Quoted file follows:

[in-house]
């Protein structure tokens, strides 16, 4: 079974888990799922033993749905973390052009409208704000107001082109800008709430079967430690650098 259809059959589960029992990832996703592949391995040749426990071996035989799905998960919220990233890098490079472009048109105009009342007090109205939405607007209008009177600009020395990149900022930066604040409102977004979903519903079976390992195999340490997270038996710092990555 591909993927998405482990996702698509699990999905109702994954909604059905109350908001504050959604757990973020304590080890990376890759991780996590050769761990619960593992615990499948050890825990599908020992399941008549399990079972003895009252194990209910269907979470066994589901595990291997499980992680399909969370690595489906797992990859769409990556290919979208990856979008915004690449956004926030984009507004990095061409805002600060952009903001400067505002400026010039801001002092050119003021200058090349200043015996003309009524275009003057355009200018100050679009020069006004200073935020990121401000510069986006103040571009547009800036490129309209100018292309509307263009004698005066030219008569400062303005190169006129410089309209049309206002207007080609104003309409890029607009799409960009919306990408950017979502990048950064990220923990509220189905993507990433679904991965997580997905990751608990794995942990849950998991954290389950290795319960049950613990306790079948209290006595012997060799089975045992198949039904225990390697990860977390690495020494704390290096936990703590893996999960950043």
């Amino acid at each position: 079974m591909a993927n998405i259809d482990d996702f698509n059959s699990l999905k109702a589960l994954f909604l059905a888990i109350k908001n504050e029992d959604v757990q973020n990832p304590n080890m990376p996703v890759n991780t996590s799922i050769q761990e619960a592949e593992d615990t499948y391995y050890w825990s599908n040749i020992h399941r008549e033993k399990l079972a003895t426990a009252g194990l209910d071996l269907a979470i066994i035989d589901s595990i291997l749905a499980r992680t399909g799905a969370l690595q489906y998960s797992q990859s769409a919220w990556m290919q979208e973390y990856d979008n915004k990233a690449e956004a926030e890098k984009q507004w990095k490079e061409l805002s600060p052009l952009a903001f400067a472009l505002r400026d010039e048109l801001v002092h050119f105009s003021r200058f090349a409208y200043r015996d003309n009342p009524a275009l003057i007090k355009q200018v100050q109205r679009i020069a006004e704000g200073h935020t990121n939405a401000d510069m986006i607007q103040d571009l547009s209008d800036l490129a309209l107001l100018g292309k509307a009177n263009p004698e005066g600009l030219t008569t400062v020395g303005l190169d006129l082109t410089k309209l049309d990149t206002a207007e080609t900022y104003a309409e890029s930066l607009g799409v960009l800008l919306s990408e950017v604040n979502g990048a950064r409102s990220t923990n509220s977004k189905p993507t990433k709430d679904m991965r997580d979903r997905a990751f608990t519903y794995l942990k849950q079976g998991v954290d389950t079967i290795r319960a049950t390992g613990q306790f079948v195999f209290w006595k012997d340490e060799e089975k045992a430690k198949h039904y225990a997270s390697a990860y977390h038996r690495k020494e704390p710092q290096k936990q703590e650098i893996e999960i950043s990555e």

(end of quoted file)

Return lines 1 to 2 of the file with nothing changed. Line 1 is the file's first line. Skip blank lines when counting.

[in-house]
């Protein structure tokens, strides 16, 4: 079974888990799922033993749905973390052009409208704000107001082109800008709430079967430690650098 259809059959589960029992990832996703592949391995040749426990071996035989799905998960919220990233890098490079472009048109105009009342007090109205939405607007209008009177600009020395990149900022930066604040409102977004979903519903079976390992195999340490997270038996710092990555 591909993927998405482990996702698509699990999905109702994954909604059905109350908001504050959604757990973020304590080890990376890759991780996590050769761990619960593992615990499948050890825990599908020992399941008549399990079972003895009252194990209910269907979470066994589901595990291997499980992680399909969370690595489906797992990859769409990556290919979208990856979008915004690449956004926030984009507004990095061409805002600060952009903001400067505002400026010039801001002092050119003021200058090349200043015996003309009524275009003057355009200018100050679009020069006004200073935020990121401000510069986006103040571009547009800036490129309209100018292309509307263009004698005066030219008569400062303005190169006129410089309209049309206002207007080609104003309409890029607009799409960009919306990408950017979502990048950064990220923990509220189905993507990433679904991965997580997905990751608990794995942990849950998991954290389950290795319960049950613990306790079948209290006595012997060799089975045992198949039904225990390697990860977390690495020494704390290096936990703590893996999960950043």